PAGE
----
It’s also important to note that you can have encapsulation in your templates, but keep in mind that if you do this, it will disallow your ability to test for a base case.

Additional Notes from This Lesson:

Another topic covered in this lesson is refactoring, which is a structural change to a program that does NOT change the behavior of the program. You can, however, refactor something and ALSO change its behavior, but it’s not recommended to make both of these changes at the same time (it’s easier to make mistakes by trying to do too much at once!).

Lesson 6: Local Expressions – Avoiding Recomputation

FINALLY we’re getting to the concept of code efficiency in this class. YAY! This lesson begins with the idea that you should worry about efficiency of code AFTER your program works. In some ways I agree with this, particularly for beginners, but I also disagree a bit. I think code efficiency should be engrained from the beginning of your coding career, so it becomes a natural way of thinking, rather than an afterthought. That said, this lesson focuses on eliminating exponential growth. Essentially, the solution here is very situational, so I don’t want to go into it too much. However, the takeaway is that when you’re working with arity trees, if you can localize your searching, it will make your code more succinct and efficient. J

Lesson 7: Introduction to Abstraction

Abstraction, in programming, is the way to manage complexity in your program. #IAbstractedThatLessonForYou

Lesson 8: Abstraction from Examples, Part 1

When you’re abstracting, you need to pull out the common parts of functions into abstract functions. (Note: the differing portions are called “points of variance.”)

In a function, you rename it as more general, put a parameter to represent the point of variance, and replace the point of variance with the parameter that you renamed (remember to pass the parameter in any recursions as well!).

Why would you want to abstract functions?


A higher order function can consume more than one function. It can also produce a function.

So, get used to it. It’s better. Promise.

Lesson 9: Abstraction from Examples, Part 2

Lesson 9 mostly works through a continued example from Lesson 8, so I’m going to operate as usual and get rid of the example run-through and give you the important takeaways:

  1. Functions can consume other functions as arguments.
  2. Abstraction exists and works in the majority of programming languages.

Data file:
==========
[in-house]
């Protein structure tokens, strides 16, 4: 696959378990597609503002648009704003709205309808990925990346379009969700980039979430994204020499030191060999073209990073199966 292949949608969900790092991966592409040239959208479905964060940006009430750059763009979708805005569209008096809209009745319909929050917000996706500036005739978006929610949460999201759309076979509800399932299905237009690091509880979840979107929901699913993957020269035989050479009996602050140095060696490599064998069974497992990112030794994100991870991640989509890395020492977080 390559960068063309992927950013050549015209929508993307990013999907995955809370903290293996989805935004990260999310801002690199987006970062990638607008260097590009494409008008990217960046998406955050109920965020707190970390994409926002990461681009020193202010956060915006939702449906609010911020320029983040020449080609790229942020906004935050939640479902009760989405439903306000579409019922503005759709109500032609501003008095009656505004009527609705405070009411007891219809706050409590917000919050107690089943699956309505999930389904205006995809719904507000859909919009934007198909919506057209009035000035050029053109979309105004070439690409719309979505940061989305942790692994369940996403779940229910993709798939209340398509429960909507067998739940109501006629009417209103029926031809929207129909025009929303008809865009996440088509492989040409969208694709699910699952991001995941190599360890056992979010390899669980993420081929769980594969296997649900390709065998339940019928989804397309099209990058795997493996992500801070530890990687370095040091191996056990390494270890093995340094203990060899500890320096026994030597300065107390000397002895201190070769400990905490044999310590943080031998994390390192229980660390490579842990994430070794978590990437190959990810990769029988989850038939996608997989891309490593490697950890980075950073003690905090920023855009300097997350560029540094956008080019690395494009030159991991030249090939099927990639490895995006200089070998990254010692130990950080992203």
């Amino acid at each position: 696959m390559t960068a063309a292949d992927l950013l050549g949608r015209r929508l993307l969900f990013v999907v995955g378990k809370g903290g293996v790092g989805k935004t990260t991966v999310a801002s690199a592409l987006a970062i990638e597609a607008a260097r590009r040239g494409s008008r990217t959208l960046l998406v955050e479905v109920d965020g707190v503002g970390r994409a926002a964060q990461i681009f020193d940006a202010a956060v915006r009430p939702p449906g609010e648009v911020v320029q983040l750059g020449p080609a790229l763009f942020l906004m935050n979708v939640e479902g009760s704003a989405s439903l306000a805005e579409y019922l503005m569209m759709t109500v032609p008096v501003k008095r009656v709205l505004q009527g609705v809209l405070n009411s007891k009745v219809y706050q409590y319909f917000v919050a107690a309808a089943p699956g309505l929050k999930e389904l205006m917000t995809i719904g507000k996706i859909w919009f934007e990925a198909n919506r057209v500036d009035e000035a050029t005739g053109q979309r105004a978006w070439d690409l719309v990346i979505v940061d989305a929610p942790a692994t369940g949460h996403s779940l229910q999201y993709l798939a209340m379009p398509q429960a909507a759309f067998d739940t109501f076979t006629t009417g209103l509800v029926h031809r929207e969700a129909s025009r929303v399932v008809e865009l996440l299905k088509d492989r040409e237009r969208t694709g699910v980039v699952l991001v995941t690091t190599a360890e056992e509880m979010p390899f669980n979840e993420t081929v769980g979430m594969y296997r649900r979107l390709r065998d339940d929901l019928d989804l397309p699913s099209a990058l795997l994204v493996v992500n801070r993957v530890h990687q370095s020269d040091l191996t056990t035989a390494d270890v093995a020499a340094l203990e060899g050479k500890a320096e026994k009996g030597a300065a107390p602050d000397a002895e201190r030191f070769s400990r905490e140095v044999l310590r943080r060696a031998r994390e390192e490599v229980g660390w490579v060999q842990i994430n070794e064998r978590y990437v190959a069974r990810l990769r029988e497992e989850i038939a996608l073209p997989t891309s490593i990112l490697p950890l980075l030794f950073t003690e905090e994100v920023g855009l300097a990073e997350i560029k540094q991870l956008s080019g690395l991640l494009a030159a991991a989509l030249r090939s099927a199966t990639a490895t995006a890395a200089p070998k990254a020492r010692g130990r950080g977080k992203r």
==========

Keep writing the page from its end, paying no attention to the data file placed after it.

3. For abstractions, statements of purpose are very difficult to write, so start practicing.

Lesson 10: Abstraction from Examples, Part 3

Writing the signature comes last when doing an abstraction, because it’s even more difficult than writing a statement of purpose. Here’s a tip on how to work through it: Use type inference! Type inference goes a little like this:

  1. Find the most basic thing that a function produces, that becomes the result in the signature.
  2. Find the arguments that are passed/required. Those are the argument types for the signature.

It sounds easy, but there’s so much going on with abstraction that it can be pretty disconcerting. Don’t get discouraged, just try and focus on simplifying what you’re working on, as you do with the entire design recipe theory, and you’ll be just fine.

Additional Notes from This Lesson:

  1. When a function is passed as an argument, write its signature in () in the larger signature.
  2. Lists can be written in an alternate way. You can now use (listof X) in place of ListOfX

Lesson 11: Using Built-In Abstract Functions

Map and Filter are two of the more commonly used built-in abstract functions, and the language page in the coursera course lists all of them. (If you’re not taking the coursera class, here’s an external link you can check out with the same info: BSL Built-In Abstract Functions.)

The built-in abstracts are pretty sweet, and the reality is, if it’s pretty generic feeling, trust your intiuition and check out the list – it probably is a built-in!

Lesson 12: Closures

Sometimes the function you’re passing as an argument to an abstract function doesn’t exist yet…. If this is the case, you can always define it with a local.


In some cases, you don’t have a choice. You MUST stop and define it.

When is that?

When the body of a function you want to pass to an abstract function refers to a parameter in the outer function. The function definition of the outer function thus closes AROUND the inner one, making it a closure. (Remember that lexical scoping? YEAH!)

Lesson 13: Abstract Fold Functions

This lesson gives a quick overview on going directly from templates to abstract functions, literally cutting out all of the goo in the middle, optimizing your time writing your code. YAY. In short, a fold function is an abstract function based directly on the template.

Week 7 Summary

As I mentioned at the start, this lesson was looooooooooooooooooong in the second half, because a lot of it was new to me. If you have any tips or tricks of your own related to abstract functions, let me know! Also! Week 8 is the last week of class so the next blog will be the last in the series. Don't worry though, I have lots of plans for upcoming entries. :)